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    Distribution of major rabies virus variants among wild terrestrial reservoirs in the United States and Puerto Rico.

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    Cases of animal rabies in the United States, by year, 1955 to 2006.

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    Cases of rabies in wild animals in the United States, by year and species, 1955 to 2006.

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    Reported cases of rabies in raccoons, by county, 2006.

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    Changes in reported cases of rabies in raccoons in the mid-Atlantic and northeastern states, 2005 to 2006.

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    Reported cases of rabies in bats, by county, 2006.

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    Reported cases of rabies in skunks, by county, 2006.

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    Reported cases of rabies in foxes, by county, 2006.

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    Reported cases of rabies in “Other wild” and “Rodent and lagomorph” categories of Table 1, by county and municipio (Puerto Rico), 2006.

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    Cases of rabies in domestic animals in the United States, by year, 1955 to 2006.

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    Reported cases of rabies in cats, by county and municipio (Puerto Rico), 2006.

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    Reported cases of rabies in dogs, by county and municipio (Puerto Rico), 2006.

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    Reported cases of rabies in cattle, by county and municipio (Puerto Rico), 2006.

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    Cases of rabies in wild animals in the United States, by month, 2006.

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    Cases of rabies in domestic animals in the United States, by month, 2006.

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Rabies surveillance in the United States during 2006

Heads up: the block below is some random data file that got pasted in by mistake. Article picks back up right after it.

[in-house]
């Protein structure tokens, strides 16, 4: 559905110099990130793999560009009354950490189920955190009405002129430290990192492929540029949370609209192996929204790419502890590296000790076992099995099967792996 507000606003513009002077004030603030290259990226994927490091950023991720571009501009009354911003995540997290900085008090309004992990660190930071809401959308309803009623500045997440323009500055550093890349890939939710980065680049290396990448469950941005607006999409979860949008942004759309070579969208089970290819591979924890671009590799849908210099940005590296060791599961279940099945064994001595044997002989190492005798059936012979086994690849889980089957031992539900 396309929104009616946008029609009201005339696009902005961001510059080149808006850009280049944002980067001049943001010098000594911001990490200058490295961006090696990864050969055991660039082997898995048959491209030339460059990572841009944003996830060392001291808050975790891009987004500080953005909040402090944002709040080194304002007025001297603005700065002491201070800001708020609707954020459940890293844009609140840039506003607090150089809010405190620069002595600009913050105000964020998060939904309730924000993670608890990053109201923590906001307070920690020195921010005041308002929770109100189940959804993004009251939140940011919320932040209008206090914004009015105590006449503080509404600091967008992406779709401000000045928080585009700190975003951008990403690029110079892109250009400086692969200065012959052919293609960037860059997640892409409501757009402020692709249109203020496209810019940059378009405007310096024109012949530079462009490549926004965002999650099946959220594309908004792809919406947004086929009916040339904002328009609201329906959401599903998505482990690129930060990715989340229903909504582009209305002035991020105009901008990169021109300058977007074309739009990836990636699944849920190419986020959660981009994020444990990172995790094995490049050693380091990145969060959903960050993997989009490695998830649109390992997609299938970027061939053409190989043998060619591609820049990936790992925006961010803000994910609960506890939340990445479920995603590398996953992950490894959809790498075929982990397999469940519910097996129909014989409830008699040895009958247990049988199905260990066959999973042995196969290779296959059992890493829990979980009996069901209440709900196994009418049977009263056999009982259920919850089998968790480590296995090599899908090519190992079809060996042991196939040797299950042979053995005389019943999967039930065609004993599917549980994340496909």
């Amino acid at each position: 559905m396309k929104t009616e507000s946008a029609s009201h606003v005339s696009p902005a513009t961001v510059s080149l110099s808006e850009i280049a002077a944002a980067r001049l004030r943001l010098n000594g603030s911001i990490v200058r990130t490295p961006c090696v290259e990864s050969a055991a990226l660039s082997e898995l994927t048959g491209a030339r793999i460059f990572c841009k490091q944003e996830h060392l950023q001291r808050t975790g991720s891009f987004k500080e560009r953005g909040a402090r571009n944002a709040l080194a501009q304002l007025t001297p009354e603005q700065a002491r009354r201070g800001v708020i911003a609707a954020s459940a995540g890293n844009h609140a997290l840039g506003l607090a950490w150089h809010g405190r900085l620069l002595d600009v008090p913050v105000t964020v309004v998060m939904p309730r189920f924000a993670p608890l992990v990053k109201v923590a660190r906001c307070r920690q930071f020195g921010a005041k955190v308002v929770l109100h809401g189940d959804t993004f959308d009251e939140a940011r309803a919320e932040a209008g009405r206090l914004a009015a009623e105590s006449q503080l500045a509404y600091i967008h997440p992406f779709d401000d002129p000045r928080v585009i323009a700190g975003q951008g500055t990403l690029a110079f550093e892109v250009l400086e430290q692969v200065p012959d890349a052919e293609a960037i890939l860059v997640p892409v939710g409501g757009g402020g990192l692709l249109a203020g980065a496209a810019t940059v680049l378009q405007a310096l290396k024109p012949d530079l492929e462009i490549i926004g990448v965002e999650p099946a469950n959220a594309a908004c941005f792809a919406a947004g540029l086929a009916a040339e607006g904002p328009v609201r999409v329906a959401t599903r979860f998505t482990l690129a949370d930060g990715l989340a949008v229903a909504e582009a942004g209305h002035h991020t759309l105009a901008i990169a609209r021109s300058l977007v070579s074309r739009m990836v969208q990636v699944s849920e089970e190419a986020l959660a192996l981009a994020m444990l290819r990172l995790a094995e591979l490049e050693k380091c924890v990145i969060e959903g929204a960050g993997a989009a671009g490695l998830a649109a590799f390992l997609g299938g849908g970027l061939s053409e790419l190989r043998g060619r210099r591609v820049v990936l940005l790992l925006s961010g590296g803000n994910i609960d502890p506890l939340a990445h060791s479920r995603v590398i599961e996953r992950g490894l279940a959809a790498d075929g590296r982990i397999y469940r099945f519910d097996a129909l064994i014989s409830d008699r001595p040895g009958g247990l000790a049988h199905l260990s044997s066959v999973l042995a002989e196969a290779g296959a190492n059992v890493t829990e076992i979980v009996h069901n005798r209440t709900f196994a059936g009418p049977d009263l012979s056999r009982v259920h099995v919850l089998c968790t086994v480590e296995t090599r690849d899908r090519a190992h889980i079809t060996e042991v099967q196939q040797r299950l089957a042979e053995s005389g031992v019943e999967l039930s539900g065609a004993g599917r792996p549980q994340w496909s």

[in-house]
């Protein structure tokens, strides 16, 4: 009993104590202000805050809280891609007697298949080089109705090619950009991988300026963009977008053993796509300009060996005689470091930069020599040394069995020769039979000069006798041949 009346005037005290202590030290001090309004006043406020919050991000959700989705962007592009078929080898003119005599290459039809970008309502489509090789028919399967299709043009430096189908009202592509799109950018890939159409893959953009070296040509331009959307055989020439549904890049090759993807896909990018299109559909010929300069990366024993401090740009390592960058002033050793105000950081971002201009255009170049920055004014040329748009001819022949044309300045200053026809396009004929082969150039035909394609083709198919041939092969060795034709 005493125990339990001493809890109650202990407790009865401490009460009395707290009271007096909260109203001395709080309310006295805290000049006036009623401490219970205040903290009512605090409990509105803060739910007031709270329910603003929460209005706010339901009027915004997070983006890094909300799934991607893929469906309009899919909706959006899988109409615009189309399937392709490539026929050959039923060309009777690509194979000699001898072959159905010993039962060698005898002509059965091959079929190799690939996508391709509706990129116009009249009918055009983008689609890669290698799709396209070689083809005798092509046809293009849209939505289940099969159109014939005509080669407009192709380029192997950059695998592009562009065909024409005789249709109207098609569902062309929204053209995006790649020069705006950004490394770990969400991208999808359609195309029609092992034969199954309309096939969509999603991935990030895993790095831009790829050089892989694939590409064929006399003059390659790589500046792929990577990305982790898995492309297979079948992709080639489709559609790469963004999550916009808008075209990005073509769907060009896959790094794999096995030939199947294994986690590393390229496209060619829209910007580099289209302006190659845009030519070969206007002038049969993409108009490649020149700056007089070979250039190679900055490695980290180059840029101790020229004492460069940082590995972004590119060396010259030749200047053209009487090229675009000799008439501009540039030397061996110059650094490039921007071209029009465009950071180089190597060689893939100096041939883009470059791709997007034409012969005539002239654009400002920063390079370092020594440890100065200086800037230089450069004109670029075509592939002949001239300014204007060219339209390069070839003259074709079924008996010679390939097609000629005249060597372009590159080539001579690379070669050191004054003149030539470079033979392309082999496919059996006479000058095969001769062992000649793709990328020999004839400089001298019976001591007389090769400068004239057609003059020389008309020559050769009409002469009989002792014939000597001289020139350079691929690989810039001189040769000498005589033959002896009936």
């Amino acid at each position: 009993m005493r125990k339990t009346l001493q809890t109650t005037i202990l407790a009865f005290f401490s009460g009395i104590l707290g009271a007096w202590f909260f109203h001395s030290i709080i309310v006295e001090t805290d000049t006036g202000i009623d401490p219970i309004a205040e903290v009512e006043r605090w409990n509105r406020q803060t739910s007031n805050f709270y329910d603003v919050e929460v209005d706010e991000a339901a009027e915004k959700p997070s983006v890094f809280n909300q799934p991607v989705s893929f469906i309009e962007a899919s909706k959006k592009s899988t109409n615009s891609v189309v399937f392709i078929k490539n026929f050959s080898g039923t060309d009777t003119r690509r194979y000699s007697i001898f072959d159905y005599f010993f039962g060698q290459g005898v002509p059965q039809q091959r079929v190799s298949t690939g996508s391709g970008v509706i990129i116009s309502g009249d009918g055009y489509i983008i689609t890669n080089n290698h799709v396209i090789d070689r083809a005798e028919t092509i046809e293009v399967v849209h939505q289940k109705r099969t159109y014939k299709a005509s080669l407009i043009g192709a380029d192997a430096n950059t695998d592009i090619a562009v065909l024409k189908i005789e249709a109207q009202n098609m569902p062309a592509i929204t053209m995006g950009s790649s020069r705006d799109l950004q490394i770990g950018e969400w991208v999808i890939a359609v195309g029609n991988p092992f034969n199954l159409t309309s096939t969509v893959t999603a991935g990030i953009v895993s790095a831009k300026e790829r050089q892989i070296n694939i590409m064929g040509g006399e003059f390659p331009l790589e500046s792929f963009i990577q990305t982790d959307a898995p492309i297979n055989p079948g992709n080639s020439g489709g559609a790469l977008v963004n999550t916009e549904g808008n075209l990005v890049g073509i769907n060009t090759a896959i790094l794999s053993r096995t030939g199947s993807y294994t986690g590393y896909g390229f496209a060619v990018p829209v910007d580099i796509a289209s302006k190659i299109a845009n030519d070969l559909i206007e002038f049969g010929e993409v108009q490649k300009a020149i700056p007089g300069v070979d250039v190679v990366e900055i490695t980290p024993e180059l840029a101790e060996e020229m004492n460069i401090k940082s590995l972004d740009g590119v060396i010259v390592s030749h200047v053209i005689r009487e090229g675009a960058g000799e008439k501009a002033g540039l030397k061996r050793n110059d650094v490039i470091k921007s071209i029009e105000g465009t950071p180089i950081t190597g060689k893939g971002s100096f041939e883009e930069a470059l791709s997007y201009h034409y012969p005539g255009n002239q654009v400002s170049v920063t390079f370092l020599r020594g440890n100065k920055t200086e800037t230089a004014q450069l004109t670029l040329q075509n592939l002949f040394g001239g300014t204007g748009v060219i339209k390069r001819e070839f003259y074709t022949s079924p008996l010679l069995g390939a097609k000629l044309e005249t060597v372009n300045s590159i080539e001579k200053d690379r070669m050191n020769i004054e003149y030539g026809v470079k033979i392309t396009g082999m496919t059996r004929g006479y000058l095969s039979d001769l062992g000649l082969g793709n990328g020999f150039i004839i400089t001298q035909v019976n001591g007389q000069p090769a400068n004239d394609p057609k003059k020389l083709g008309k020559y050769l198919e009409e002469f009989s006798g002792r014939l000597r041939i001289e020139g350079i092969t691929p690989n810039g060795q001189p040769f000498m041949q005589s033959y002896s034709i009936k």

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  • 1 Poxvirus and Rabies Branch, Division of Viral and Rickettsial Diseases, National Center for Zoonotic, Vector-borne, and Enteric Diseases, Coordinating Center for Infectious Disease, Centers for Disease Control and Prevention, 1600 Clifton Rd NE, Atlanta, GA 30333.
  • | 2 Poxvirus and Rabies Branch, Division of Viral and Rickettsial Diseases, National Center for Zoonotic, Vector-borne, and Enteric Diseases, Coordinating Center for Infectious Disease, Centers for Disease Control and Prevention, 1600 Clifton Rd NE, Atlanta, GA 30333.
  • | 3 Poxvirus and Rabies Branch, Division of Viral and Rickettsial Diseases, National Center for Zoonotic, Vector-borne, and Enteric Diseases, Coordinating Center for Infectious Disease, Centers for Disease Control and Prevention, 1600 Clifton Rd NE, Atlanta, GA 30333.

Abstract

Summary—During 2006, 49 states and Puerto Rico reported 6,940 cases of rabies in animals and 3 cases in humans to the CDC, representing an 8.2% increase from the 6,417 cases in animals and 1 case in a human reported in 2005. Approximately 92% of the cases were in wildlife, and 8% were in domestic animals. Relative contributions by the major animal groups were as follows: 2,615 raccoons (37.7%), 1,692 bats (24.4%), 1,494 skunks (21.5%), 427 foxes (6.2%), 318 cats (4.6%), 82 cattle (1.2%), and 79 dogs (1.1%). Compared with numbers of reported cases in 2005, cases in 2006 increased among all groups except cattle. Increases in numbers of rabid raccoons during 2006 were reported by 11 of the 20 eastern states where raccoon rabies was enzootic, and reported cases increased by 3.2% overall, compared with 2005.